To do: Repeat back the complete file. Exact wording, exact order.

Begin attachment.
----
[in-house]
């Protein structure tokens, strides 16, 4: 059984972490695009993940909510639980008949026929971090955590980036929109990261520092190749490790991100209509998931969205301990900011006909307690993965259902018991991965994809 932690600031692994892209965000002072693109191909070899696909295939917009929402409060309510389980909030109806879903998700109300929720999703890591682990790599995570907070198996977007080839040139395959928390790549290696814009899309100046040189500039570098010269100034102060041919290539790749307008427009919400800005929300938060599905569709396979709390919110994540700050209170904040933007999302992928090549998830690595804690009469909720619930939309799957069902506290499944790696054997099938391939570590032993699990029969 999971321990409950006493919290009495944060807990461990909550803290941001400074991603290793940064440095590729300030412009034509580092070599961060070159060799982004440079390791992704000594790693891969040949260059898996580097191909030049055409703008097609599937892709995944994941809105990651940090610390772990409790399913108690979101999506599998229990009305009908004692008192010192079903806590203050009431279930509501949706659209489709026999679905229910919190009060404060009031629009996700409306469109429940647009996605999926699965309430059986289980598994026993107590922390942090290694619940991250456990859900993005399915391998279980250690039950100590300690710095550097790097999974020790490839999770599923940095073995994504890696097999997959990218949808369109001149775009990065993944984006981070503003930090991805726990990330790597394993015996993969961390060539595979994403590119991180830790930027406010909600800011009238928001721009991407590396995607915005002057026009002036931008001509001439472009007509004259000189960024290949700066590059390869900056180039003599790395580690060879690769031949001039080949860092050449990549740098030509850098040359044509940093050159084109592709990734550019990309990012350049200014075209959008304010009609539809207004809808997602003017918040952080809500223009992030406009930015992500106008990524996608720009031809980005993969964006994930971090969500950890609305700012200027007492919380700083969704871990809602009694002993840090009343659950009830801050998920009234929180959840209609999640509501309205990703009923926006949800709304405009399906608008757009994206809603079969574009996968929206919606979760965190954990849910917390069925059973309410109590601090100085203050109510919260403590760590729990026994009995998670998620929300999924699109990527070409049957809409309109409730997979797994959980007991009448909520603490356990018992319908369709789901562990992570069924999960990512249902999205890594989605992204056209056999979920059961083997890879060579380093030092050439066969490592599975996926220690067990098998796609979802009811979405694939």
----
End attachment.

[in-house]
């Protein structure tokens, strides 16, 4: 059984972490695009993940909510639980008949026929971090955590980036929109990261520092190749490790991100209509998931969205301990900011006909307690993965259902018991991965994809 932690600031692994892209965000002072693109191909070899696909295939917009929402409060309510389980909030109806879903998700109300929720999703890591682990790599995570907070198996977007080839040139395959928390790549290696814009899309100046040189500039570098010269100034102060041919290539790749307008427009919400800005929300938060599905569709396979709390919110994540700050209170904040933007999302992928090549998830690595804690009469909720619930939309799957069902506290499944790696054997099938391939570590032993699990029969 999971321990409950006493919290009495944060807990461990909550803290941001400074991603290793940064440095590729300030412009034509580092070599961060070159060799982004440079390791992704000594790693891969040949260059898996580097191909030049055409703008097609599937892709995944994941809105990651940090610390772990409790399913108690979101999506599998229990009305009908004692008192010192079903806590203050009431279930509501949706659209489709026999679905229910919190009060404060009031629009996700409306469109429940647009996605999926699965309430059986289980598994026993107590922390942090290694619940991250456990859900993005399915391998279980250690039950100590300690710095550097790097999974020790490839999770599923940095073995994504890696097999997959990218949808369109001149775009990065993944984006981070503003930090991805726990990330790597394993015996993969961390060539595979994403590119991180830790930027406010909600800011009238928001721009991407590396995607915005002057026009002036931008001509001439472009007509004259000189960024290949700066590059390869900056180039003599790395580690060879690769031949001039080949860092050449990549740098030509850098040359044509940093050159084109592709990734550019990309990012350049200014075209959008304010009609539809207004809808997602003017918040952080809500223009992030406009930015992500106008990524996608720009031809980005993969964006994930971090969500950890609305700012200027007492919380700083969704871990809602009694002993840090009343659950009830801050998920009234929180959840209609999640509501309205990703009923926006949800709304405009399906608008757009994206809603079969574009996968929206919606979760965190954990849910917390069925059973309410109590601090100085203050109510919260403590760590729990026994009995998670998620929300999924699109990527070409049957809409309109409730997979797994959980007991009448909520603490356990018992319908369709789901562990992570069924999960990512249902999205890594989605992204056209056999979920059961083997890879060579380093030092050439066969490592599975996926220690067990098998796609979802009811979405694939």